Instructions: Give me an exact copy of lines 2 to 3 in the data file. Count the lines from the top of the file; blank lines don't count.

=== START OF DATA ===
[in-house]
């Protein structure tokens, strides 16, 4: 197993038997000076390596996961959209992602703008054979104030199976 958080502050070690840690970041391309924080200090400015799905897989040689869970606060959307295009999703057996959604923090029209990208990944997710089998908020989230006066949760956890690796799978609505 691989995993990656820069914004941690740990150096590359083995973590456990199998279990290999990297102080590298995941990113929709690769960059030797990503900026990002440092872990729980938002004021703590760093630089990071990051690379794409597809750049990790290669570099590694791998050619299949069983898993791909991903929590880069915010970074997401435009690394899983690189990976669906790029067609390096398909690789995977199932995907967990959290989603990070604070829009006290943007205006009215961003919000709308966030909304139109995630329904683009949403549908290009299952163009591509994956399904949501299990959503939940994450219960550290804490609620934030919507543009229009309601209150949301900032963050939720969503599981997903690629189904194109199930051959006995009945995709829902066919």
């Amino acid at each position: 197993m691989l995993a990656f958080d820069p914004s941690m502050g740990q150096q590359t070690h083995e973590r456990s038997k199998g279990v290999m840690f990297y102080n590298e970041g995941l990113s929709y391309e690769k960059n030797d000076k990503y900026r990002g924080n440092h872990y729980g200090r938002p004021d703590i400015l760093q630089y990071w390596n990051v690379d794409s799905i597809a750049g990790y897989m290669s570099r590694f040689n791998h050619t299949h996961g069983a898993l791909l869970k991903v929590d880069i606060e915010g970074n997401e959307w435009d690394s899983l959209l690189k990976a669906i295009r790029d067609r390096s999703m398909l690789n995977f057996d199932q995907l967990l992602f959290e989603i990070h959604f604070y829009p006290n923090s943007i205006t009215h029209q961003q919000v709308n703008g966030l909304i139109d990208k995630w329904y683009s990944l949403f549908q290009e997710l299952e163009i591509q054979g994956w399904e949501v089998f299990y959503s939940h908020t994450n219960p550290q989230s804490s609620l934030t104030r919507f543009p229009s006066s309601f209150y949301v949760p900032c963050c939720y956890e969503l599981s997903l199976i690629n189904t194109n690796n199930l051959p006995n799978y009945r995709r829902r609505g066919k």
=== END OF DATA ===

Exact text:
């Protein structure tokens, strides 16, 4: 197993038997000076390596996961959209992602703008054979104030199976 958080502050070690840690970041391309924080200090400015799905897989040689869970606060959307295009999703057996959604923090029209990208990944997710089998908020989230006066949760956890690796799978609505 691989995993990656820069914004941690740990150096590359083995973590456990199998279990290999990297102080590298995941990113929709690769960059030797990503900026990002440092872990729980938002004021703590760093630089990071990051690379794409597809750049990790290669570099590694791998050619299949069983898993791909991903929590880069915010970074997401435009690394899983690189990976669906790029067609390096398909690789995977199932995907967990959290989603990070604070829009006290943007205006009215961003919000709308966030909304139109995630329904683009949403549908290009299952163009591509994956399904949501299990959503939940994450219960550290804490609620934030919507543009229009309601209150949301900032963050939720969503599981997903690629189904194109199930051959006995009945995709829902066919």
């Amino acid at each position: 197993m691989l995993a990656f958080d820069p914004s941690m502050g740990q150096q590359t070690h083995e973590r456990s038997k199998g279990v290999m840690f990297y102080n590298e970041g995941l990113s929709y391309e690769k960059n030797d000076k990503y900026r990002g924080n440092h872990y729980g200090r938002p004021d703590i400015l760093q630089y990071w390596n990051v690379d794409s799905i597809a750049g990790y897989m290669s570099r590694f040689n791998h050619t299949h996961g069983a898993l791909l869970k991903v929590d880069i606060e915010g970074n997401e959307w435009d690394s899983l959209l690189k990976a669906i295009r790029d067609r390096s999703m398909l690789n995977f057996d199932q995907l967990l992602f959290e989603i990070h959604f604070y829009p006290n923090s943007i205006t009215h029209q961003q919000v709308n703008g966030l909304i139109d990208k995630w329904y683009s990944l949403f549908q290009e997710l299952e163009i591509q054979g994956w399904e949501v089998f299990y959503s939940h908020t994450n219960p550290q989230s804490s609620l934030t104030r919507f543009p229009s006066s309601f209150y949301v949760p900032c963050c939720y956890e969503l599981s997903l199976i690629n189904t194109n690796n199930l051959p006995n799978y009945r995709r829902r609505g066919k």